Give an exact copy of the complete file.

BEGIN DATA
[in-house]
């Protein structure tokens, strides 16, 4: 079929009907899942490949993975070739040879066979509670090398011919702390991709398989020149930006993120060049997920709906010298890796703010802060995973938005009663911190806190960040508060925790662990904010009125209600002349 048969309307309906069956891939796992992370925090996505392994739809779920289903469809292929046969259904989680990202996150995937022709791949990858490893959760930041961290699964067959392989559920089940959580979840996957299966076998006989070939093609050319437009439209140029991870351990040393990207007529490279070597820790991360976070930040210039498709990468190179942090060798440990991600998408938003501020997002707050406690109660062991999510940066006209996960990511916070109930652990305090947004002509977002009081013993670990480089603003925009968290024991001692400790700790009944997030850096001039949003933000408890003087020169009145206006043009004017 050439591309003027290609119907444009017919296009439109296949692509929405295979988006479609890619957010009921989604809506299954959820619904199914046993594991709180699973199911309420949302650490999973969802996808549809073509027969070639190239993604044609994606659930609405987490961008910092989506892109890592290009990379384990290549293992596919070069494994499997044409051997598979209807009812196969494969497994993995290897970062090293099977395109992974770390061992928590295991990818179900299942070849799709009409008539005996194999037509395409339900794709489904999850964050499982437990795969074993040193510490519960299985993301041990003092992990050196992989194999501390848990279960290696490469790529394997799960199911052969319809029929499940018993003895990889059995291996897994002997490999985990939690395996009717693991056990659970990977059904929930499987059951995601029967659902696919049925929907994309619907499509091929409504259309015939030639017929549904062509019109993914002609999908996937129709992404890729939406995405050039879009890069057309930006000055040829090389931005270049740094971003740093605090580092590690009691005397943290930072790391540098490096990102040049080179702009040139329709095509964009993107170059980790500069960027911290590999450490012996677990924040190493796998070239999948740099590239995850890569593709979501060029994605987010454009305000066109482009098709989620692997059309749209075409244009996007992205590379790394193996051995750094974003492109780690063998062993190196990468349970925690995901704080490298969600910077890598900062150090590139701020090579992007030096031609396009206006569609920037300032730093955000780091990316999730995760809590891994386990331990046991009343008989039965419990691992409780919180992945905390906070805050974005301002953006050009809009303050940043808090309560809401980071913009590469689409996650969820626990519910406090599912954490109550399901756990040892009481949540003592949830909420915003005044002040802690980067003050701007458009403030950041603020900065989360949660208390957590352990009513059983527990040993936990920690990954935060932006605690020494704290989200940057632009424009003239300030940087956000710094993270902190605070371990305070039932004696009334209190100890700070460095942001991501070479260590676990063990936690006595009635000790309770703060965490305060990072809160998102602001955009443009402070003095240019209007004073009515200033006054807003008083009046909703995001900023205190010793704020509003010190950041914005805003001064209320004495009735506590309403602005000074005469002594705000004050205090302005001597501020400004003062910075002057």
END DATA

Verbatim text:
[in-house]
């Protein structure tokens, strides 16, 4: 079929009907899942490949993975070739040879066979509670090398011919702390991709398989020149930006993120060049997920709906010298890796703010802060995973938005009663911190806190960040508060925790662990904010009125209600002349 048969309307309906069956891939796992992370925090996505392994739809779920289903469809292929046969259904989680990202996150995937022709791949990858490893959760930041961290699964067959392989559920089940959580979840996957299966076998006989070939093609050319437009439209140029991870351990040393990207007529490279070597820790991360976070930040210039498709990468190179942090060798440990991600998408938003501020997002707050406690109660062991999510940066006209996960990511916070109930652990305090947004002509977002009081013993670990480089603003925009968290024991001692400790700790009944997030850096001039949003933000408890003087020169009145206006043009004017 050439591309003027290609119907444009017919296009439109296949692509929405295979988006479609890619957010009921989604809506299954959820619904199914046993594991709180699973199911309420949302650490999973969802996808549809073509027969070639190239993604044609994606659930609405987490961008910092989506892109890592290009990379384990290549293992596919070069494994499997044409051997598979209807009812196969494969497994993995290897970062090293099977395109992974770390061992928590295991990818179900299942070849799709009409008539005996194999037509395409339900794709489904999850964050499982437990795969074993040193510490519960299985993301041990003092992990050196992989194999501390848990279960290696490469790529394997799960199911052969319809029929499940018993003895990889059995291996897994002997490999985990939690395996009717693991056990659970990977059904929930499987059951995601029967659902696919049925929907994309619907499509091929409504259309015939030639017929549904062509019109993914002609999908996937129709992404890729939406995405050039879009890069057309930006000055040829090389931005270049740094971003740093605090580092590690009691005397943290930072790391540098490096990102040049080179702009040139329709095509964009993107170059980790500069960027911290590999450490012996677990924040190493796998070239999948740099590239995850890569593709979501060029994605987010454009305000066109482009098709989620692997059309749209075409244009996007992205590379790394193996051995750094974003492109780690063998062993190196990468349970925690995901704080490298969600910077890598900062150090590139701020090579992007030096031609396009206006569609920037300032730093955000780091990316999730995760809590891994386990331990046991009343008989039965419990691992409780919180992945905390906070805050974005301002953006050009809009303050940043808090309560809401980071913009590469689409996650969820626990519910406090599912954490109550399901756990040892009481949540003592949830909420915003005044002040802690980067003050701007458009403030950041603020900065989360949660208390957590352990009513059983527990040993936990920690990954935060932006605690020494704290989200940057632009424009003239300030940087956000710094993270902190605070371990305070039932004696009334209190100890700070460095942001991501070479260590676990063990936690006595009635000790309770703060965490305060990072809160998102602001955009443009402070003095240019209007004073009515200033006054807003008083009046909703995001900023205190010793704020509003010190950041914005805003001064209320004495009735506590309403602005000074005469002594705000004050205090302005001597501020400004003062910075002057």